Ceiling Collapse in Howard Beach House

Ceiling Collapse in Howard Beach House

The rocking chair that Sandra Hanan was sitting in less than three minutes before the ceiling in her apartment came down, is shown covered by boards and wood slabs with protruding nails coming out of them. Forum Newsgroup photo by Patricia Adams.

A Howard Beach family was nearly driven from their home after the ceiling in their living room collapsed on Friday morning. Sandra Hanan was watching TV about 9 a.m. when she decided to go into the kitchen for a bite. But as soon as she got in the room she heard a loud splintering sound followed by crashes and bangs coming from the living room.

When the senior citizen raced back inside she was horrified at what she saw before her. The entire ceiling had collapsed onto the family living room, covering furniture with split sheet rock boards and stucco.
The rocking chair where Sandra had been sitting only minutes before was now buried under a pile of broken boards with large nails protruding from them.

Her husband ran from the bedroom to see what had happened–worried that his wife had an accident or even worse, that his 88-year-old mother-in-law who lives with the couple, had fallen. “My heart was in my mouth as I came running down the hall,” Rocky Hanan said. “I looked at the chair my wife sits in every day and couldn’t help but get sick to my stomach thinking about what could have happened to her.” They immediately called the fire and police departments.

Hanan said that he and his wife moved into the apartment a little over a year ago in June of 2011 and that there were problems right from the start. Instead of waiting for the landlord to come and fix little things, he did it himself at the couple’s own expense.

Then last summer things at the house started to get much worse after the basement took on a few feet of water. According to the couple, the landlord didn’t address the problem until everything was covered in mold. “He never had anyone come in and do mold removal,” Rocky Hanan said, “they [workers] just put new sheetrock up on the walls so potential buyers for the house wouldn’t see what was underneath.”

Despite the mold condition he said he had no idea that things were so bad under the ceiling that it would just collapse.

Now the couple says they are fed up with what they say is mistreatment and abuse by their landlord. They have enlisted the help of an elected official and an attorney who has agreed to handle the case on a pro bono basis.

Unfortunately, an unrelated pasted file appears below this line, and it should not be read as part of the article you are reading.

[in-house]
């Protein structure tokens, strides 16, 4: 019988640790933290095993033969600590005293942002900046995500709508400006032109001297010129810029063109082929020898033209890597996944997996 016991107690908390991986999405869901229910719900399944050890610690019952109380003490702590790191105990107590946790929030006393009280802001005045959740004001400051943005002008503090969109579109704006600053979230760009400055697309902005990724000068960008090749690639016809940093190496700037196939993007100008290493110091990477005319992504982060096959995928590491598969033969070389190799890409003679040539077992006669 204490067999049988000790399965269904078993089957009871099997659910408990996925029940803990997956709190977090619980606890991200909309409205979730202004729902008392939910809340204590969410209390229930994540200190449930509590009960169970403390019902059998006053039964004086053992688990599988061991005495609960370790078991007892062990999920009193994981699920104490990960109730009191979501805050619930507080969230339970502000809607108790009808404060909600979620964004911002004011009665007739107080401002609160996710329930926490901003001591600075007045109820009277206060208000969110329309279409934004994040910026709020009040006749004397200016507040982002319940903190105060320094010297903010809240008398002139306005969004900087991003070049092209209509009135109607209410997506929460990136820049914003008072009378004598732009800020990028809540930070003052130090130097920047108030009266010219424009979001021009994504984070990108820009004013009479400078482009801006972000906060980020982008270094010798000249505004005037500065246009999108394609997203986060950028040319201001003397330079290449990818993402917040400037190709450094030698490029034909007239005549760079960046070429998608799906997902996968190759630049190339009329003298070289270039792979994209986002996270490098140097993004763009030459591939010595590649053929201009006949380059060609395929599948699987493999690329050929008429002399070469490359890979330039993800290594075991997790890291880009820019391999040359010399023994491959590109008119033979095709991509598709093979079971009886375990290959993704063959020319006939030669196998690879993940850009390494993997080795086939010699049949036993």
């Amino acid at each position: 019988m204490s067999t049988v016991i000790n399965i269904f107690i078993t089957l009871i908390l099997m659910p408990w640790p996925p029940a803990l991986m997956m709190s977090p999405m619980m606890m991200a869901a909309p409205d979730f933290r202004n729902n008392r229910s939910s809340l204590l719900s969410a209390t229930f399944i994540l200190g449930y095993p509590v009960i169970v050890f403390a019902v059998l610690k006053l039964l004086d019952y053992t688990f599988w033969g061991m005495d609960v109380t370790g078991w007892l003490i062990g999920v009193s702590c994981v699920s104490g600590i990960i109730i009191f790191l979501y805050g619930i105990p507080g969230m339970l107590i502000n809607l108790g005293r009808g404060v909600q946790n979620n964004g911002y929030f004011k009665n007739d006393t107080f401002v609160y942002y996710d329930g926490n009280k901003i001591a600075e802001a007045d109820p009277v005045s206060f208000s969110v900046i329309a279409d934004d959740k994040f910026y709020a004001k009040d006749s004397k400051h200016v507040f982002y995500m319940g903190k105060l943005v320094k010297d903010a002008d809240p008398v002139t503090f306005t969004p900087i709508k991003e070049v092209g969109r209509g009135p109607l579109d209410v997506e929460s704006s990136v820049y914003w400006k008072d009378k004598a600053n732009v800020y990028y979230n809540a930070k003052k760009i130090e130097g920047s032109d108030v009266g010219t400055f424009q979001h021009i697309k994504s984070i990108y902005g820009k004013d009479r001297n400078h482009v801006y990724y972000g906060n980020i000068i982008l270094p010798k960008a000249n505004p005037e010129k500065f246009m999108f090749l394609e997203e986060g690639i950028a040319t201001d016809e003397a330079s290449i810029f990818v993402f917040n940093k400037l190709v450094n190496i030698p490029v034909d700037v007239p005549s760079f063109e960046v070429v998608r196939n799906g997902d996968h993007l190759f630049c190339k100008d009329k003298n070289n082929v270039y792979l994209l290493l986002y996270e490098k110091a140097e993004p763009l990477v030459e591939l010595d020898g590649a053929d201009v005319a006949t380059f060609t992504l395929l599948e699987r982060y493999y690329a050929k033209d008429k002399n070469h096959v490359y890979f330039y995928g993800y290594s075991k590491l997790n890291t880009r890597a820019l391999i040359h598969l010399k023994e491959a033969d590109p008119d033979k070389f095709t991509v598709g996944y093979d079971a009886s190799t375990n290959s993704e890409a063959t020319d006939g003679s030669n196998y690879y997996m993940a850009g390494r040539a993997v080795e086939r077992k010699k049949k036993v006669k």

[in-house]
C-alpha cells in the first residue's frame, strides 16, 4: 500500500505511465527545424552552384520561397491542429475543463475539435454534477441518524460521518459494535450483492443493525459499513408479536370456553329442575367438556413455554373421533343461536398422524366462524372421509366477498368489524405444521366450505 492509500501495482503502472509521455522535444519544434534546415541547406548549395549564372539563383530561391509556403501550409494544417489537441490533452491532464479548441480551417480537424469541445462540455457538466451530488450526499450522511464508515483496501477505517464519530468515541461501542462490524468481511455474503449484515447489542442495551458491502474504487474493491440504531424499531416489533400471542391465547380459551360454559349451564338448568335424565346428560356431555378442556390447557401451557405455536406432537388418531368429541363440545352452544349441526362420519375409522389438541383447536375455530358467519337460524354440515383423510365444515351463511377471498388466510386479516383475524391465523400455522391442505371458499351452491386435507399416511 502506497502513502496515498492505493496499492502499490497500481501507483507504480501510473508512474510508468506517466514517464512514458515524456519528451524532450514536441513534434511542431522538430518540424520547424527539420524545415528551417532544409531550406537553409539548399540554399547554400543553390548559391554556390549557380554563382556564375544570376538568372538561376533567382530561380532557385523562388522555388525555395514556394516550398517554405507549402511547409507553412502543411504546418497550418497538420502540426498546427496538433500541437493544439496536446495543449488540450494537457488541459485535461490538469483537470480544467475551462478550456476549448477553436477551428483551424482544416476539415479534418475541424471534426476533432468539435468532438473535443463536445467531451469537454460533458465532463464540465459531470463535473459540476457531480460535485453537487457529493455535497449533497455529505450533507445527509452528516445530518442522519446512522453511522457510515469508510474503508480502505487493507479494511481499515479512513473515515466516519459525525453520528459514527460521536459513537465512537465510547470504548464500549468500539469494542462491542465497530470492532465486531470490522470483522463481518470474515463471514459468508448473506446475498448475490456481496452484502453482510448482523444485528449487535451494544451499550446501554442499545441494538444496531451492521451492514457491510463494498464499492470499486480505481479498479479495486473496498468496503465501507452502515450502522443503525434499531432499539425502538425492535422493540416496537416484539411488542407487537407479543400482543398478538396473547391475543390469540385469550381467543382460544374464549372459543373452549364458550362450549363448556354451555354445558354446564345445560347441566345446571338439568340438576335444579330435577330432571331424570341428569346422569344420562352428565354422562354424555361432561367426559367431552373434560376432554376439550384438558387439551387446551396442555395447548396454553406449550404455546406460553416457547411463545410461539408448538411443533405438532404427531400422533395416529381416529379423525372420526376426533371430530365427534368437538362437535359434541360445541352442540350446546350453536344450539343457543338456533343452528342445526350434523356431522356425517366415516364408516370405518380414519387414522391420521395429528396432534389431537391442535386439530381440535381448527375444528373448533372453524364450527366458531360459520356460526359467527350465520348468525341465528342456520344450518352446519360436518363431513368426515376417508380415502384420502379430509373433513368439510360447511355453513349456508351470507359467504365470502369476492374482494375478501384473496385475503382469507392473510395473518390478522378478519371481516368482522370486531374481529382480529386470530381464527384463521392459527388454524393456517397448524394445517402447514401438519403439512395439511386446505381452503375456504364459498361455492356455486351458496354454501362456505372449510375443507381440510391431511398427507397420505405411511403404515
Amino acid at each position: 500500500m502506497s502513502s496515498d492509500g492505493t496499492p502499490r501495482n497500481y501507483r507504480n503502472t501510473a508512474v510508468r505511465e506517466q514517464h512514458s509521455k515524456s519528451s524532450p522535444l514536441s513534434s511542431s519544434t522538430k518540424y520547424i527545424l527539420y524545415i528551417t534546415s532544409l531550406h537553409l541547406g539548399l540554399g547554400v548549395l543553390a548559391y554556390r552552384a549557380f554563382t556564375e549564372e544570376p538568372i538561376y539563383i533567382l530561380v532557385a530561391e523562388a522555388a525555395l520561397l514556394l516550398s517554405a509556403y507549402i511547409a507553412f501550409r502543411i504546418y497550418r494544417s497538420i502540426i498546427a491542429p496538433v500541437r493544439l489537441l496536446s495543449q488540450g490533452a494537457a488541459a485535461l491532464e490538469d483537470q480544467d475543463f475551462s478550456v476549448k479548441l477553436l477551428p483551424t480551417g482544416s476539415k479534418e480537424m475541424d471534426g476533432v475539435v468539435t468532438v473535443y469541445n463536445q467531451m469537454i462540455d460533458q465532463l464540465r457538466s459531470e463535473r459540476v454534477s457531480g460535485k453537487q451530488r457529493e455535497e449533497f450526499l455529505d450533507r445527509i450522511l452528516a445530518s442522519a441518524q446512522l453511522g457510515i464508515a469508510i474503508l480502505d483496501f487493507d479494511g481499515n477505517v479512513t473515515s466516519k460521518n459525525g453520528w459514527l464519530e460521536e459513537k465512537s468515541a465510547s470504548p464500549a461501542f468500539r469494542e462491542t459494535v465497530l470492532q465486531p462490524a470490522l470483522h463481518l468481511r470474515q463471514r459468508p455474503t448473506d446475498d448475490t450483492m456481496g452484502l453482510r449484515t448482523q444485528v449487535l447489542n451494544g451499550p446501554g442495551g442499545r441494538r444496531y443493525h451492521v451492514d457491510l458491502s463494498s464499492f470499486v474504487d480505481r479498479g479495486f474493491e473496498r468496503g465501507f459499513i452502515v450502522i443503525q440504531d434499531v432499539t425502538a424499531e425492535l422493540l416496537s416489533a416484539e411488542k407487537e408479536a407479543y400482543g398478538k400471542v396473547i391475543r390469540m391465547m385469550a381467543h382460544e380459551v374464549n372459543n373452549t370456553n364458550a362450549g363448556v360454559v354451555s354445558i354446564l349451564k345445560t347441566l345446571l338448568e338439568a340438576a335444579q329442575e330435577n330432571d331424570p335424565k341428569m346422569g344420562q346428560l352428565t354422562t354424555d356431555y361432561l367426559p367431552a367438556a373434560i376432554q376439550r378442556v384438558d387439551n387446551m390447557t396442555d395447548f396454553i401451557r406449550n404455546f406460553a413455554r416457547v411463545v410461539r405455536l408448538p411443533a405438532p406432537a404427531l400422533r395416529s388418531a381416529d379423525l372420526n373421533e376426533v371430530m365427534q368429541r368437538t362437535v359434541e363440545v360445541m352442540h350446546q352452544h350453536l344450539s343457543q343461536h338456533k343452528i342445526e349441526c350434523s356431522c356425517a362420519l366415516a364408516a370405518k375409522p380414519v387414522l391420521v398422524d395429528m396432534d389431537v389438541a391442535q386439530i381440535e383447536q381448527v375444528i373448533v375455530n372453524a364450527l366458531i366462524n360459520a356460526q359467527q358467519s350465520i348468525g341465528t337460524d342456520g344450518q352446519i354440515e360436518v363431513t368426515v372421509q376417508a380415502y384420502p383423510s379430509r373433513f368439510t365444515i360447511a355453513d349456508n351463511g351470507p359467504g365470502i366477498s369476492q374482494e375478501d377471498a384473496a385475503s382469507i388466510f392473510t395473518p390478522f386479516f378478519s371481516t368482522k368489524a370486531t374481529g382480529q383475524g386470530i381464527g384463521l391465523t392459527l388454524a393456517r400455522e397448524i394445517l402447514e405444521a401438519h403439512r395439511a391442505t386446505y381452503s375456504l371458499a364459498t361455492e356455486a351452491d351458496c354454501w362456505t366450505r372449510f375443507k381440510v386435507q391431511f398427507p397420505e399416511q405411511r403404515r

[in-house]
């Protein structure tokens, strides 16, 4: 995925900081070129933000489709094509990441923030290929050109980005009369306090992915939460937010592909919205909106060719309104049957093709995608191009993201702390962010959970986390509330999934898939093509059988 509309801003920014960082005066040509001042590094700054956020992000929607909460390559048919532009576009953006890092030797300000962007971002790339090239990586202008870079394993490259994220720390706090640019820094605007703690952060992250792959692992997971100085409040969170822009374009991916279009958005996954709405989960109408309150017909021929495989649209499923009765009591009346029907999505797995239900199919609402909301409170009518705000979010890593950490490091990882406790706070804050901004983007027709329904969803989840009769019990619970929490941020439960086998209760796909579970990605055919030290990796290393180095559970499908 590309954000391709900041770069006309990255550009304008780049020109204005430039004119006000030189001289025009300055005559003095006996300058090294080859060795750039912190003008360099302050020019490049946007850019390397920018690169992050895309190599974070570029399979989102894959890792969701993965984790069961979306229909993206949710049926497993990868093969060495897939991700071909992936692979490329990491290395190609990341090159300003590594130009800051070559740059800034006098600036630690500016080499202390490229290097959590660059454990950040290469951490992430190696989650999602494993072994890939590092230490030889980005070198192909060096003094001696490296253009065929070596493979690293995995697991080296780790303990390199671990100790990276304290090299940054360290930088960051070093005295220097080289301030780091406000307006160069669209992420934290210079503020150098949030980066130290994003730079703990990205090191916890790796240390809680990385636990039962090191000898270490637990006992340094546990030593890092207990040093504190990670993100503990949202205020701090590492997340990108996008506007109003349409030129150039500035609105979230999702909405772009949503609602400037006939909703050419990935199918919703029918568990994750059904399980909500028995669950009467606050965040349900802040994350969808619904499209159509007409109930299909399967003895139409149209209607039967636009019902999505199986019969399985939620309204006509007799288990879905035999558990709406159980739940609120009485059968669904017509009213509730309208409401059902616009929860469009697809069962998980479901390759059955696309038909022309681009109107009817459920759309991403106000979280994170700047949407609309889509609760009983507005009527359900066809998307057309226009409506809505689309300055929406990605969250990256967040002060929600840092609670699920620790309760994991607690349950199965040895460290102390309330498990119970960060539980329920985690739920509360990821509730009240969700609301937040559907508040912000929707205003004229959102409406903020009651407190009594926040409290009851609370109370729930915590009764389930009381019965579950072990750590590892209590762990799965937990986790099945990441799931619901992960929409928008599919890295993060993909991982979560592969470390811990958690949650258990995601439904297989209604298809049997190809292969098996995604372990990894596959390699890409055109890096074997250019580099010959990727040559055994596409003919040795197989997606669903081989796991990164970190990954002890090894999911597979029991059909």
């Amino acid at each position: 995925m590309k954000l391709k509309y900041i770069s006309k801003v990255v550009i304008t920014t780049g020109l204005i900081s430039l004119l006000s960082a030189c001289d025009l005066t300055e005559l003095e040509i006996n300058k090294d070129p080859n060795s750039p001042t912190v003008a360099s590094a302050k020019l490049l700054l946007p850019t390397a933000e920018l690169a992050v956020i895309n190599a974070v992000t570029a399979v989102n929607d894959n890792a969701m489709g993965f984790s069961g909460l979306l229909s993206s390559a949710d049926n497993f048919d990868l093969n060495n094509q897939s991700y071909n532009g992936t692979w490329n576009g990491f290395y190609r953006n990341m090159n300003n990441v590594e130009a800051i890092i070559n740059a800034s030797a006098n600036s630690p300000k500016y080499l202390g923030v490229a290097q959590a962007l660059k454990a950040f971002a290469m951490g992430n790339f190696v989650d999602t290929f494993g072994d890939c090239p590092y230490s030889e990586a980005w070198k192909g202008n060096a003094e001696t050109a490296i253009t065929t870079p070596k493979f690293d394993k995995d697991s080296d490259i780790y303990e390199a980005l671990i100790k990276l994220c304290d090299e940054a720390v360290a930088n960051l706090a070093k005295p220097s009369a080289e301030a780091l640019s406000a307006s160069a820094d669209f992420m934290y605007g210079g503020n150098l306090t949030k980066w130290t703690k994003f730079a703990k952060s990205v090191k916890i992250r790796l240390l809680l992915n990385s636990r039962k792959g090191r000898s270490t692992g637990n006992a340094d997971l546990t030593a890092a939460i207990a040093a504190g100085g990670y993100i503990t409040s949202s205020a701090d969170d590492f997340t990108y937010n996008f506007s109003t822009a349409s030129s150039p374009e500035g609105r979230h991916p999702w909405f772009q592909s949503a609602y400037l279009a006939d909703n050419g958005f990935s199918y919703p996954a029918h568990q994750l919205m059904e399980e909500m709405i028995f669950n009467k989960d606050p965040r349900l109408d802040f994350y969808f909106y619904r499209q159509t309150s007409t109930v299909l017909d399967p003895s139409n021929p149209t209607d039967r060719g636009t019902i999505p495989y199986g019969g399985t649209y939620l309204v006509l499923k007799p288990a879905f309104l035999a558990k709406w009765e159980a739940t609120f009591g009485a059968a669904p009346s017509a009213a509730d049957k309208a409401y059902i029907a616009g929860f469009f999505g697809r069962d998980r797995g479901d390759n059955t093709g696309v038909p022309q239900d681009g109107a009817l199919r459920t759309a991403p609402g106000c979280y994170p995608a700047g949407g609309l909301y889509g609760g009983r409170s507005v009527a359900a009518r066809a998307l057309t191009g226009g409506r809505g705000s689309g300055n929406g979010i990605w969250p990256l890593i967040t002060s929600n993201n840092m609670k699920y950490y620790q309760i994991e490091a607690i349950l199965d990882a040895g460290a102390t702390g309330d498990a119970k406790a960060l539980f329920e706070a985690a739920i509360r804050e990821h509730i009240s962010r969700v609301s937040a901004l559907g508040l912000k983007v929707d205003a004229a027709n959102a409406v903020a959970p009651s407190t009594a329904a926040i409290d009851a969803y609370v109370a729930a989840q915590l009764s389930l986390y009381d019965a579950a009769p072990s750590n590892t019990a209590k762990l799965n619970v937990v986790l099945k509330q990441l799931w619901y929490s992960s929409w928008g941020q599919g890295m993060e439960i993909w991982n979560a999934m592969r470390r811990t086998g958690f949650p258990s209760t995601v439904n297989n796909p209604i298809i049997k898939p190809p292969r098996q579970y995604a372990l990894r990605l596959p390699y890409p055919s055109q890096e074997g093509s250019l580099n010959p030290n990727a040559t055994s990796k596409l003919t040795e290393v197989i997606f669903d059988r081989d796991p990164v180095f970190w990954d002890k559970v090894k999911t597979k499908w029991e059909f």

Shortly after the collapse, Sal Simonetti, Deputy Chief of Staff for Councilman Eric Ulrich was at the house to see how his office could help out. “We called Housing Preservation and Development (HPD) and arranged for them to come down and do an onsite inspection of the premisis.”

A neighbor who does construction work came over as a favor to the couple to assess the damage and said the reason that the ceiling caved was because it had been covered with stucco to cover up imperfections in the ceiling. “It’s a cosmetic technique used to mask things on the ceiling that would show through just paint. ” Stucco ceilings he added cause sheet rock to pull away from the nails because of their weight. “Over time the weight just becomes too much for the nails to bear and it gives way.”

A later visit by the buildings department noted several other violations including the lack of smoke or carbon monoxide detectors.

And the situation only got worse according to Sandra when she called the landlord to tell him the bad news. “He used unbelievably filthy language on me. He called me a f—–g low life.”

The Hanan’s maintain that the landlord has been trying to sell the house since last year and for that reason has been trying to force them out after their lease expired in June.

Sandra says that recently when the landlord told them he had found a buyer he said the new owners wanted them to stay. But a few weeks later she says, on July 20, he told them they needed to get out by the end of the month. “How can you expect people to just pick up unexpectedly, pack up their whole lives and move at their own expense.”

When the Hanan’s told the landlord they would move if he covered $5,000 in moving expenses, he said no to the money and extended the time until the end of August. According to Rocky Hanan, “You couldn’t print what he said to us.”

Now in light of the recent collapse and the violations the Hanan’s say the landlord came to the house over the weekend and apologized for the way he spoke to Sandra. He is working out a deal to pay for them to leave the apartment. “It’s a shame that it has to come to this,” said a shaken Sandra. “No one should ever be treated this way.”

By Patricia Adams


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